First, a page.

- Composed by Ramin Djawadi
- Back Lot Music / 2016 / 61m
The hugely-popular Warcraft series of video games (and later, more) began back in 1994 when the first game was released, since when it has spawned a devoted army of followers, spawned books, physical games – and now a film. Films based on video games are not traditionally the most accomplished things, so it was rather a surprise when Duncan Jones – of Moon fame – joined up as director. Despite his presence, the film has been greeted with a critical lambasting and isn’t generating nearly the kind of audience interest which might have been expected.
Presumably because he is the Game of Thrones composer, Ramin Djawadi was hired as the film’s composer over two years before the film ended up getting a release. He doesn’t seem a particularly natural fit for the director, but then nothing about the project does so perhaps it shouldn’t be much of a surprise. Djawadi is – putting it mildly – not one of my favourite composers, but he did surprise me with his genuinely entertaining music for Pacific Rim a while back and so I was hoping very much for something more like that than the thin, simplistic, inexplicably popular Thrones music.
I guess the result is somewhere in between the two, but slightly more towards the tv show’s musical end of the scale. The album begins with its action-packed main theme, what Lord of the Rings would have sounded like with a Remote Control score. It’s a bit flimsy because of the thin orchestration (it would sound so much better if Djawadi had really gone for it) but it does the job. The sound of the second cue, “The Horde”, is more of a surprise: not the expected percussion but the exotic reeds which flutter somewhat aggressively over it, which lend the cue (and many parts of the score) a distinctive sound you wouldn’t expect it to have. The deep male vocals are done subtly (well, at least at first) and also lend a good sense of character. By the time it turns into full-on action, there’s a much fuller sound and it’s a lot more satisfying because of it.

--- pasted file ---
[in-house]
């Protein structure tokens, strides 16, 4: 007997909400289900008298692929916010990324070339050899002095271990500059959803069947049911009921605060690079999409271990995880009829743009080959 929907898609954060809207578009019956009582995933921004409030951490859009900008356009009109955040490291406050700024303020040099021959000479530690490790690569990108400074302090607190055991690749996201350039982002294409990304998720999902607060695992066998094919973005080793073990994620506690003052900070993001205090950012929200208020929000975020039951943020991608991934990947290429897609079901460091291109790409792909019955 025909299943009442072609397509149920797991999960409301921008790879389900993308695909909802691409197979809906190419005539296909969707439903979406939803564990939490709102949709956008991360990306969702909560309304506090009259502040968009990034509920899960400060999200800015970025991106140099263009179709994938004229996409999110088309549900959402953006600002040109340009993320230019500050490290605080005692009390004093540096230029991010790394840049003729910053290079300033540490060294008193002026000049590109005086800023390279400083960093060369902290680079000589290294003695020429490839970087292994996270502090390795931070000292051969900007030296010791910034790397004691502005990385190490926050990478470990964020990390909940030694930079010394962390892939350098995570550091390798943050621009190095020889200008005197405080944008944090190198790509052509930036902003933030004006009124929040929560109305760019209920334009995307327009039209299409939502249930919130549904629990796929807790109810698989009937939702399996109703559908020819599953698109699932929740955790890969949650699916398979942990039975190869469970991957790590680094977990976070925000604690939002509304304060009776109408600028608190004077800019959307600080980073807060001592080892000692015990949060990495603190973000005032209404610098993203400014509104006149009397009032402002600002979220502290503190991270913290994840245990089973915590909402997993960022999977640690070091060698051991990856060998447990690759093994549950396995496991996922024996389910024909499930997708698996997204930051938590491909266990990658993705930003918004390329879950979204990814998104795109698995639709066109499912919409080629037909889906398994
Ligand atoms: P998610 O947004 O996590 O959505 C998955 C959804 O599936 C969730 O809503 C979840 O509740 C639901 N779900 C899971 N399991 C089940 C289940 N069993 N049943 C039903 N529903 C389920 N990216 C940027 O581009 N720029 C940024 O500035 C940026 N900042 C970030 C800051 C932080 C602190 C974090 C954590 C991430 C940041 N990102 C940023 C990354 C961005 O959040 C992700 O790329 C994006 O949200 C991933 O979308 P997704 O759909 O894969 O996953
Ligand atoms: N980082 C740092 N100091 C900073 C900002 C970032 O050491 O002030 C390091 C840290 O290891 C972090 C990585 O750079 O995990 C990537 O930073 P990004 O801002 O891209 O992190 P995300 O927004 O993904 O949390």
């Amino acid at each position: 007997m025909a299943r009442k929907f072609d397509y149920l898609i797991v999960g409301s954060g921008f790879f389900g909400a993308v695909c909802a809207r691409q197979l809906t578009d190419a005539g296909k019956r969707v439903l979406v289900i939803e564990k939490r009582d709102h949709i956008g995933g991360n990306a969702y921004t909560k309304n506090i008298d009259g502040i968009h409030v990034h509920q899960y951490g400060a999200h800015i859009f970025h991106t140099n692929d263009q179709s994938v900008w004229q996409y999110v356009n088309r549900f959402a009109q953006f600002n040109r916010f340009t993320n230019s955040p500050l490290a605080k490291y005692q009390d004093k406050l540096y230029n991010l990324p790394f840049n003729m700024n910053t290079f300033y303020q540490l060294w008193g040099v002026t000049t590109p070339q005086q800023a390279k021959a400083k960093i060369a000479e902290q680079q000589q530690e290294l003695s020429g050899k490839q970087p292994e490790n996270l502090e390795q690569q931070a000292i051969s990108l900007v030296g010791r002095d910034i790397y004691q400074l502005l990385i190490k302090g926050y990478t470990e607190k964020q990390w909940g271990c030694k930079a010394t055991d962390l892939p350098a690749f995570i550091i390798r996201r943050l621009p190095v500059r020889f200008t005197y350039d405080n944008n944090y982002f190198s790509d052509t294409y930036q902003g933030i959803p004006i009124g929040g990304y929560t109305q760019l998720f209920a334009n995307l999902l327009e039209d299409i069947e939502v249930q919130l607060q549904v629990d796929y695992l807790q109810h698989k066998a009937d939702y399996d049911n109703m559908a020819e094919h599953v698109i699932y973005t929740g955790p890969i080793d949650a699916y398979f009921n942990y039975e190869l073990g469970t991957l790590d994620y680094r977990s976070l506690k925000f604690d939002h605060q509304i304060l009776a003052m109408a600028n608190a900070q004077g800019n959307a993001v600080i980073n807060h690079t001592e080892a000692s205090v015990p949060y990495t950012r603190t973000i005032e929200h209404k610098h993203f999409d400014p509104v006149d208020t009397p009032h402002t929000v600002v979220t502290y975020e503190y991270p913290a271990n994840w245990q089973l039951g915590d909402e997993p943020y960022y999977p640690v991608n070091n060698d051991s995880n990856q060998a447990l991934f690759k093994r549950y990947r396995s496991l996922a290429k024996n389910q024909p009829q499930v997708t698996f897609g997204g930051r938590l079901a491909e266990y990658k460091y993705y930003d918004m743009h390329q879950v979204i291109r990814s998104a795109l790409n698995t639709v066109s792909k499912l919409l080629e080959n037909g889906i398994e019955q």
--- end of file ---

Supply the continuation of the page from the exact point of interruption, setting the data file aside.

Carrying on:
In “Medivh” there’s a nice dramatic sweep – nothing we haven’t heard before, for sure, but it does the job with a long-lined theme – a pity it’s an instantly-forgettable one. The winds (I don’t know what they are – some sort of pan pipe variant, but played a lot more smoothly) are back in “Honour” and I like the ethereal sound Djawadi gets from them. The whistling synth which appears only subtly in the background is a bit curious, the noble strings which rise above it more suggestive of classical dignity.
The bulk of the score is constructed from the building blocks established in those opening four cues. My least favourite aspect is the darker action music, which isn’t as dominant as you might expect – the musical influence of the Dark Knight trilogy is evidently still going strong, and I just don’t like it (surely everyone’s bored of it by now) – fortunately there is a decent chunk of much less gloomy, fresher-sounding action as well. The more tender moments don’t last as long, but they’re done well. Admittedly a lot of the album does go in one ear and out the other and I can’t see myself returning to it much in future, but at the same time it’s frequently entertaining enough to keep you going and there are certainly worse ways of spending an hour of your time than listening to this.